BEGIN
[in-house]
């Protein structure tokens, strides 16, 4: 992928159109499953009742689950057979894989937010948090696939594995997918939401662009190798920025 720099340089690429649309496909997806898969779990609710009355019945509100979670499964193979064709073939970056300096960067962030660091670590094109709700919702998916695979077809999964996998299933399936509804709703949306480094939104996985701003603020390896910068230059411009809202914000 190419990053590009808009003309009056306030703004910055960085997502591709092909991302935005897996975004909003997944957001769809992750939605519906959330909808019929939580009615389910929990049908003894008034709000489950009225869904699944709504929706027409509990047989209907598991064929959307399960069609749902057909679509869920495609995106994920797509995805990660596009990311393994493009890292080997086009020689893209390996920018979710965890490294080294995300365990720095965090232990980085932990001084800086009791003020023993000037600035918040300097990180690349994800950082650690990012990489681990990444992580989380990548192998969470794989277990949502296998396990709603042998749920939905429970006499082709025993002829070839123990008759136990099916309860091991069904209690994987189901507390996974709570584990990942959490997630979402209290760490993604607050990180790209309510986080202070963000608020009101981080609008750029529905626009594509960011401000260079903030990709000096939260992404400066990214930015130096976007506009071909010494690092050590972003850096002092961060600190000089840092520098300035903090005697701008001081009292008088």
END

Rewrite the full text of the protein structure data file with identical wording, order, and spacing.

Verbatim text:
[in-house]
């Protein structure tokens, strides 16, 4: 992928159109499953009742689950057979894989937010948090696939594995997918939401662009190798920025 720099340089690429649309496909997806898969779990609710009355019945509100979670499964193979064709073939970056300096960067962030660091670590094109709700919702998916695979077809999964996998299933399936509804709703949306480094939104996985701003603020390896910068230059411009809202914000 190419990053590009808009003309009056306030703004910055960085997502591709092909991302935005897996975004909003997944957001769809992750939605519906959330909808019929939580009615389910929990049908003894008034709000489950009225869904699944709504929706027409509990047989209907598991064929959307399960069609749902057909679509869920495609995106994920797509995805990660596009990311393994493009890292080997086009020689893209390996920018979710965890490294080294995300365990720095965090232990980085932990001084800086009791003020023993000037600035918040300097990180690349994800950082650690990012990489681990990444992580989380990548192998969470794989277990949502296998396990709603042998749920939905429970006499082709025993002829070839123990008759136990099916309860091991069904209690994987189901507390996974709570584990990942959490997630979402209290760490993604607050990180790209309510986080202070963000608020009101981080609008750029529905626009594509960011401000260079903030990709000096939260992404400066990214930015130096976007506009071909010494690092050590972003850096002092961060600190000089840092520098300035903090005697701008001081009292008088």